From the New Bedford Standard Times -Luso Life

By Pedro Amaral

Holy Ghost Feast marks another successful year

The 17th annual New England Great Holy Ghost Feast concluded Monday with a banquet at Whites of Westport restaurant where two important announcements were made.
The first announcement came from Bishop Sean P. O'Malley. He handed over the title deed of St. Louis Church to Heitor Sousa, for it to be the site of the Holy Ghost Museum. The second announcement came from Alfred Alves, president of future museum organizing committee. Mr. Alves said the Portuguese Government had just made a deposit of 50,000 euros, roughly $49,000, to the museum's bank account.
Mr. Sousa, founder and promoter of the feast, did not miss the opportunity to remind Carlos Cesar, president of the Azorean regional government, of the future museum's need of his help in order to become a reality in the near future.
"The Azorean government has an important role to play in the life of this museum," Mr. Sousa said. "The museum will be a place to showcase the traditional life, the faith and the folklore of the Portuguese who settled in this area, particularly the Azoreans. Therefore, I ask the Azorean government to help with much needed funds in order to jumpstart this project."
Manuel Costa, current feast president, was happy with the outcome of this year's event. He said more people flocked to John F. Kennedy Park during the four-day celebration than ever before.
"I'm glad it is over, and all ended well," Mr. Costa said. "Now, we start getting ready for next year. As we all can see, the feast has grown from year to year, and we are at a point where the Great New England Holy Ghost Feast has become larger than any of us. During the past 16 years we have promoted our culture and Fall River, as the city that it is known for the largest celebration of the Holy Ghost in the world. We are all proud for being part of this demonstration of peace, love and charity in a city that accepts us for what we are," Mr. Costa said.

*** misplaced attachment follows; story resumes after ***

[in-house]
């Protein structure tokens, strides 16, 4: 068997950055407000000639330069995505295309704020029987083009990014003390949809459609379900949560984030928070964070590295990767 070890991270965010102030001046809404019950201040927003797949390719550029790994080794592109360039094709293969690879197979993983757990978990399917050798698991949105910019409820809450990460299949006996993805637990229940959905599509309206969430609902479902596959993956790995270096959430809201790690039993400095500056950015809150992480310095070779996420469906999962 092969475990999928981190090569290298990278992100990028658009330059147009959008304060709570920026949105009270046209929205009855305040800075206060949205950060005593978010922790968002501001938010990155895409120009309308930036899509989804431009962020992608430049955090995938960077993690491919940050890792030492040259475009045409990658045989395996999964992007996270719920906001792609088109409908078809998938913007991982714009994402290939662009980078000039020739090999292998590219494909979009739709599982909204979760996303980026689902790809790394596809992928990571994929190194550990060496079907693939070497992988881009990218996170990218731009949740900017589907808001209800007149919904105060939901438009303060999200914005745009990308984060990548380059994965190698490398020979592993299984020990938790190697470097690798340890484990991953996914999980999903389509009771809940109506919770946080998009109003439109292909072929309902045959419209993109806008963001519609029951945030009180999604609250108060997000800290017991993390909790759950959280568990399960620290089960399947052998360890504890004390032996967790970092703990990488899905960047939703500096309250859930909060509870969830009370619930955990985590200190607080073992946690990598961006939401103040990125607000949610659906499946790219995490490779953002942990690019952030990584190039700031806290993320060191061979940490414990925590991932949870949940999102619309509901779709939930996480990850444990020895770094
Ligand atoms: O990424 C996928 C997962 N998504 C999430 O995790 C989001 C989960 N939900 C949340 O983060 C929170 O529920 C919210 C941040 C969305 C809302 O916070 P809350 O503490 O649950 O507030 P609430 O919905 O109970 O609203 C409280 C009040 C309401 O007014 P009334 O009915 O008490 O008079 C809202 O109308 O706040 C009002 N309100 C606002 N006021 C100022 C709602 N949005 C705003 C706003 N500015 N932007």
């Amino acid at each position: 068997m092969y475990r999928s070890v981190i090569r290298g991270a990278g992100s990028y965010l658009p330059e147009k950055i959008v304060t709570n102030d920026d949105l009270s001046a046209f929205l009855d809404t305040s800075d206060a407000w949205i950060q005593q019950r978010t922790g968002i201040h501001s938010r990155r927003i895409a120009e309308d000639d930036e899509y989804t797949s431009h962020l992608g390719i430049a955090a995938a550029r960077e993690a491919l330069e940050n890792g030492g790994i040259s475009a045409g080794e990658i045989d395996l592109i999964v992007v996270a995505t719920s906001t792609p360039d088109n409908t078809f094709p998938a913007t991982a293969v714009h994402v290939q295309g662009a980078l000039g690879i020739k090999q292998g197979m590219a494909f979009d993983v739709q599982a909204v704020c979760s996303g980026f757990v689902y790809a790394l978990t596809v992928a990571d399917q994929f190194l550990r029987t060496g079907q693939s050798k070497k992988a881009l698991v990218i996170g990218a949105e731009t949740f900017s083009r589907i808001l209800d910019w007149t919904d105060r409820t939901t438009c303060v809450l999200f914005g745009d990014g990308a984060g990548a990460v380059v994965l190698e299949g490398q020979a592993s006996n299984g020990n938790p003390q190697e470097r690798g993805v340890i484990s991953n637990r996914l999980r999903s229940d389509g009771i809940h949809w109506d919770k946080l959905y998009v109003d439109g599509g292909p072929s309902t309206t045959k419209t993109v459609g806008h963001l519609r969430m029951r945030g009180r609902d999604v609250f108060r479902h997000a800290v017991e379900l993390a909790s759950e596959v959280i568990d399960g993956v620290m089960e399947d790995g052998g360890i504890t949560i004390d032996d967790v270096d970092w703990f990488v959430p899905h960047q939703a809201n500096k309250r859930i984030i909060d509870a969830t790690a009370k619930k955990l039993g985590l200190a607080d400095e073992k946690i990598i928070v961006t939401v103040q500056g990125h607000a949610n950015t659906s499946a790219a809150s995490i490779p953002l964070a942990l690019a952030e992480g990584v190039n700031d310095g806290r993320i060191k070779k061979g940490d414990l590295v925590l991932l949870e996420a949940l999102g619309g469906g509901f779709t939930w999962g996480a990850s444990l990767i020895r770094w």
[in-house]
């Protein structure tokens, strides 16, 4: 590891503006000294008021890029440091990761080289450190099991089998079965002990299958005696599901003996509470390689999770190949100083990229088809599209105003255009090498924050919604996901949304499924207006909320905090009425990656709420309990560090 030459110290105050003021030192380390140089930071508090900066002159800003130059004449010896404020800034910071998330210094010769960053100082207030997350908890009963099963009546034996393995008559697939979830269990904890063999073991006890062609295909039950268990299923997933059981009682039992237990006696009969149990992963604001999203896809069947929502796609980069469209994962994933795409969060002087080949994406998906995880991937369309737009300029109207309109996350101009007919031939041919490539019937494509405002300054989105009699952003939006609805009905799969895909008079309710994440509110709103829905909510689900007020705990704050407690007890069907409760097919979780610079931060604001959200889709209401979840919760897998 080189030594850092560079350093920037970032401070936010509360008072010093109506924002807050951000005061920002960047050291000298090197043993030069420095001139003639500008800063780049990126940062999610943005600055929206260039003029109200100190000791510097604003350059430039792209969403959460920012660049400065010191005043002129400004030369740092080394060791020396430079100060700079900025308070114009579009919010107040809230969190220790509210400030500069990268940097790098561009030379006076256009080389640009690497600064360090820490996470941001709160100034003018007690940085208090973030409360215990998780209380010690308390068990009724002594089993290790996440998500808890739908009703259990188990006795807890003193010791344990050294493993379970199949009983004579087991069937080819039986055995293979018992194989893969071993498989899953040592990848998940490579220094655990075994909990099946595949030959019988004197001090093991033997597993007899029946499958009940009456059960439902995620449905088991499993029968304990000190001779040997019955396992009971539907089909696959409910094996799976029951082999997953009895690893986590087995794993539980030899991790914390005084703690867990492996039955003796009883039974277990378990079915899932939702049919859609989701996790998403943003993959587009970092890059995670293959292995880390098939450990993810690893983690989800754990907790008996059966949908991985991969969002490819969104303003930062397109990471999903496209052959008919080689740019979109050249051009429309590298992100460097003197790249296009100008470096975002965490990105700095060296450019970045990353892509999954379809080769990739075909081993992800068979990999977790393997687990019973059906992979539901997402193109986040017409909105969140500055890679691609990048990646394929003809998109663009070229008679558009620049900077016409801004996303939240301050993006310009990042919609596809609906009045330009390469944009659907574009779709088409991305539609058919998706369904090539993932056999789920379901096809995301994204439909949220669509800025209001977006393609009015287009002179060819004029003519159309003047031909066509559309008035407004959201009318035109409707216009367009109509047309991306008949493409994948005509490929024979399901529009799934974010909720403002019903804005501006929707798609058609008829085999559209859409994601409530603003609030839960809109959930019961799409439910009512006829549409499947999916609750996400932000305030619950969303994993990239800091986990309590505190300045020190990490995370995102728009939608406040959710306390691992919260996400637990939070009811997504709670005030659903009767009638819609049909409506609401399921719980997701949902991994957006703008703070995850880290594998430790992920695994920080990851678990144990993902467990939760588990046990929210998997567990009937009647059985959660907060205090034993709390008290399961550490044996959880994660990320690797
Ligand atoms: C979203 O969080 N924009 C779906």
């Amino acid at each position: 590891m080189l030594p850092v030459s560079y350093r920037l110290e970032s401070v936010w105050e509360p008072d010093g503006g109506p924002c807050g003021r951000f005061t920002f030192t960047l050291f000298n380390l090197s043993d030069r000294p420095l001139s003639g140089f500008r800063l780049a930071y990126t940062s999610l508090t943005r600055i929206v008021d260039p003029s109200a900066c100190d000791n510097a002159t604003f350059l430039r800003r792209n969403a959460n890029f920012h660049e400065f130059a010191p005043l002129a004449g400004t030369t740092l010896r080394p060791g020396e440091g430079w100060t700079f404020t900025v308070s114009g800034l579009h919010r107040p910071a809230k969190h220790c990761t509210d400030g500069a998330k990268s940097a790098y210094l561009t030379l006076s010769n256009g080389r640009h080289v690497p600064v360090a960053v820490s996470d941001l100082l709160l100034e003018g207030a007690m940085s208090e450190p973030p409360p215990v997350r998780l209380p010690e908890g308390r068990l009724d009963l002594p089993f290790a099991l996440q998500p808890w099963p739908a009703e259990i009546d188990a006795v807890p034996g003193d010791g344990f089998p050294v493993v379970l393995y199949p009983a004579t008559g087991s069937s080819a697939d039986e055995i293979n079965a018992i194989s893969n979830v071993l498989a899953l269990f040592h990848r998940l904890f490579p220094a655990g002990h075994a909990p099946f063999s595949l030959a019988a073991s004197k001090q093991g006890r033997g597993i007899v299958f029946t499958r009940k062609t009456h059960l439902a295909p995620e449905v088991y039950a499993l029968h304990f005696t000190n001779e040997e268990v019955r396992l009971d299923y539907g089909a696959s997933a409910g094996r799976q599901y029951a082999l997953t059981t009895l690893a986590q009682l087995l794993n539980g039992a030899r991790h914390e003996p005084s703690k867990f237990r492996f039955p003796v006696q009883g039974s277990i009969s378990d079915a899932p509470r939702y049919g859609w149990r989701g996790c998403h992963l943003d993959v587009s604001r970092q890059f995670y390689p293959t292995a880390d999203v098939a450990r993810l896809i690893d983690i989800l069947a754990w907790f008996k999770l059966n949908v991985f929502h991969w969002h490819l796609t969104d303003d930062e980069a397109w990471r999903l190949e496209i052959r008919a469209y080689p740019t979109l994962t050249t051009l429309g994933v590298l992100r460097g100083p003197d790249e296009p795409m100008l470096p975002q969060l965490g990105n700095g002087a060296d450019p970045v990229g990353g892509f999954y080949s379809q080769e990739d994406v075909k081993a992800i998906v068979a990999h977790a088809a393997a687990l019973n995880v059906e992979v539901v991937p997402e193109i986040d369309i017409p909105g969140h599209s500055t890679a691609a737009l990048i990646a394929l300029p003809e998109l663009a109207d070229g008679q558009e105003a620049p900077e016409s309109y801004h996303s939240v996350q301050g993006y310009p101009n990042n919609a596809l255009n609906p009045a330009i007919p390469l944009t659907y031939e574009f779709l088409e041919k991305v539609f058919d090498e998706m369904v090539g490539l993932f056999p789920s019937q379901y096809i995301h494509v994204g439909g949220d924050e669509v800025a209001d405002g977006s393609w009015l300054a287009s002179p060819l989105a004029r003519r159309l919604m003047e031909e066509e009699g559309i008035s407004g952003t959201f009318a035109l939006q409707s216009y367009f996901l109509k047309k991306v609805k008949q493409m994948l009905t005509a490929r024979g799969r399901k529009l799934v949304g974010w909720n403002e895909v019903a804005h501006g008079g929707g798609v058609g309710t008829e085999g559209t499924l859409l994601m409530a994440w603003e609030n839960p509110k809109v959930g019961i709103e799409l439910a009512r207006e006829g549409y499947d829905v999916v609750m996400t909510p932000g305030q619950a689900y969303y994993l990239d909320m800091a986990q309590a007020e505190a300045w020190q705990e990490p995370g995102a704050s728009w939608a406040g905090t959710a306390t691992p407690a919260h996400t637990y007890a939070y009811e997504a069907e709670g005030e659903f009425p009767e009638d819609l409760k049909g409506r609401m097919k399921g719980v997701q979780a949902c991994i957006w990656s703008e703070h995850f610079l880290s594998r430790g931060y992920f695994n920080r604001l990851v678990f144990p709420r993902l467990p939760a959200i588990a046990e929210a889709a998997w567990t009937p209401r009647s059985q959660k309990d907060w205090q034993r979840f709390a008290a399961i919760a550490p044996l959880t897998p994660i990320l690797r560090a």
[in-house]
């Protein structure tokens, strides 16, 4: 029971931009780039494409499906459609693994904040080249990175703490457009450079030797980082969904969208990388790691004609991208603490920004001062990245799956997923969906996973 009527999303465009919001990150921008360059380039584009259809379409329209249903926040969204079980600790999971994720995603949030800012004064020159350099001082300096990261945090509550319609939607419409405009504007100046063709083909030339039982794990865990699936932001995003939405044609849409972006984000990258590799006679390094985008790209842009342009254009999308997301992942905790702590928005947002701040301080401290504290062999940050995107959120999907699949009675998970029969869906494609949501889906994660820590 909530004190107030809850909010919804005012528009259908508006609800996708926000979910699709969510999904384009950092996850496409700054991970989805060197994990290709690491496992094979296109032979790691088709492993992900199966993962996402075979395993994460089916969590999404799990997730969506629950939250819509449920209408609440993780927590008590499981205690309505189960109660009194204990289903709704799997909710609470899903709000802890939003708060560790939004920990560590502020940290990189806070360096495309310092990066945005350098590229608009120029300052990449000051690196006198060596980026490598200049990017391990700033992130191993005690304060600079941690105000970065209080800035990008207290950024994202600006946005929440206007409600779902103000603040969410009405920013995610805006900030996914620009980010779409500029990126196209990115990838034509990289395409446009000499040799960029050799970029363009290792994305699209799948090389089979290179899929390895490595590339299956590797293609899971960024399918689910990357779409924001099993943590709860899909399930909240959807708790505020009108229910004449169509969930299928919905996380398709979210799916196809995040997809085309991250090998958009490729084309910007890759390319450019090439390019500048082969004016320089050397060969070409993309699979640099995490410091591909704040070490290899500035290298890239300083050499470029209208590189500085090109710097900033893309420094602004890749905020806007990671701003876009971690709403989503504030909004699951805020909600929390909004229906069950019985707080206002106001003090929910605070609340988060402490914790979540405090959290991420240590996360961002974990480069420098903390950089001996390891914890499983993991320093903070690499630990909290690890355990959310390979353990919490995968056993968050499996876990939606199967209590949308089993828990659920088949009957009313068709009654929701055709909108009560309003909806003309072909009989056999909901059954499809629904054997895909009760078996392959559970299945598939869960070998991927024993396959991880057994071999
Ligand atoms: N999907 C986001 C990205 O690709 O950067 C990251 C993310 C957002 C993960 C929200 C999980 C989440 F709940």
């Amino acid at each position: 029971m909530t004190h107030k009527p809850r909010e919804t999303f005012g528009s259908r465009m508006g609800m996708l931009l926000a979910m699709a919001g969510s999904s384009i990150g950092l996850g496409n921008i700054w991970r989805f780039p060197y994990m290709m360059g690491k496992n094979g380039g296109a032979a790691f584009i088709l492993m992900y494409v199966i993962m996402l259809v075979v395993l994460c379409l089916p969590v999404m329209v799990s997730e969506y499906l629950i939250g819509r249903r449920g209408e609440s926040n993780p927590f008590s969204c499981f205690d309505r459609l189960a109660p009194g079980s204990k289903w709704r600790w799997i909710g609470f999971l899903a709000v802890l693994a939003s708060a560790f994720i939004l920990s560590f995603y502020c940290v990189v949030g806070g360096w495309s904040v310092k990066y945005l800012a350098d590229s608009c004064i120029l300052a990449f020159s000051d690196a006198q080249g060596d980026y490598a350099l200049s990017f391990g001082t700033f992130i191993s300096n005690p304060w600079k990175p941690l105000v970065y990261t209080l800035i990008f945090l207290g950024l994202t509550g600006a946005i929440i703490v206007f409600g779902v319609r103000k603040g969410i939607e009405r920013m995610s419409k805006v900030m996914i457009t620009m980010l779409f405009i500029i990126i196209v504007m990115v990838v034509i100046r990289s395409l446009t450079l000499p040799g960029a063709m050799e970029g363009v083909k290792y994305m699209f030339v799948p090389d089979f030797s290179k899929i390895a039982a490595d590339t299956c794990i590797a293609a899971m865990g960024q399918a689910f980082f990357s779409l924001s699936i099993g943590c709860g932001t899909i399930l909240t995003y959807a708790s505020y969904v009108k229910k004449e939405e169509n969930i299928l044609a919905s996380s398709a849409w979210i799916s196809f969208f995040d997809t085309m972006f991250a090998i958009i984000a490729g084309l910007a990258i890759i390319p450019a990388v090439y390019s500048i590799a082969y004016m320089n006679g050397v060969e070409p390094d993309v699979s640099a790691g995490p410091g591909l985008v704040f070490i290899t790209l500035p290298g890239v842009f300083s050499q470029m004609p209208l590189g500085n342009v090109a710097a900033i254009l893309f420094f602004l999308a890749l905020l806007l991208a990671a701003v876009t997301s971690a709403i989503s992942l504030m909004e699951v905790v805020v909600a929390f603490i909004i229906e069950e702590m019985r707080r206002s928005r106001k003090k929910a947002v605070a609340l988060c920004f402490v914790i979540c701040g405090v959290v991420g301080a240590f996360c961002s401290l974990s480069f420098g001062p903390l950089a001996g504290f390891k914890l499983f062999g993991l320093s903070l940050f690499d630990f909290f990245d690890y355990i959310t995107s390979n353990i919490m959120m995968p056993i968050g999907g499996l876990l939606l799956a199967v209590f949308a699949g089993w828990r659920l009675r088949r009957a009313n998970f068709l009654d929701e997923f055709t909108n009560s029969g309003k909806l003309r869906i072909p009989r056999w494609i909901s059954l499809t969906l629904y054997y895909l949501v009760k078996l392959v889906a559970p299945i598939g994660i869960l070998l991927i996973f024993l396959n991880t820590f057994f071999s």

The 500 guests were treated to the sound of Sociedade Filarmonica Estrela do Norte of Fenais da Ajuda, Azores. The band opened the evening with the American, Portuguese and Azorean anthems, as well as the Holy Ghost hymn. The Orquestra Ligeira de Ponta Delgada, a 20-piece orchestra commissioned by the government of Ponta Delgada, Azores, for the four day-event, played at times throughout the night.
Berta Cabral, Mayor of Ponta Delgada, said he was impressed with the demonstration of faith she found among the Azoreans living away from the Azores.
"In the Azores, we all have heard of the Holy Ghost feast in Fall River," she said. "But until we come and see it first hand, we have no idea of its magnitude, and its impact among the Azoreans living on this side of the Atlantic. Their pride becomes contagious for us living in the Azores and unaccustomed to this fervor. Only when we get here do we realize how important the roots and history are for those who left their birthplace in search of a better living."
Ms. Cabral said when her municipality was invited to actively participate in this year's feast, she saw an opportunity to bring closer the two communities of Azoreans. She said her participation involved cultural activities and business contacts that show great promise to be fruitful for the two communities.
"We also brought a photo exhibit that became a very emotional item for many people. I saw them point to where their houses or their street would be. I saw the smiles on their faces, and that made it worthwhile all the efforts we made to bring all the people, and materials across the Atlantic.
"But this was only possible because someone had the idea of inviting us. To those people, I am grateful, especially Mr. Costa, feast president, and of course Mr. Sousa. To the organization and to those involved with our stay, and to Mayor Lambert, go my sincere thanks for the hospitality we found in Fall River. Thank you very much."

Pedro Amaral can be reached at 123 Ames St., Fall River, MA 02721, or at

This story appeared on Page A9 of The Standard-Times on September 1, 2002.

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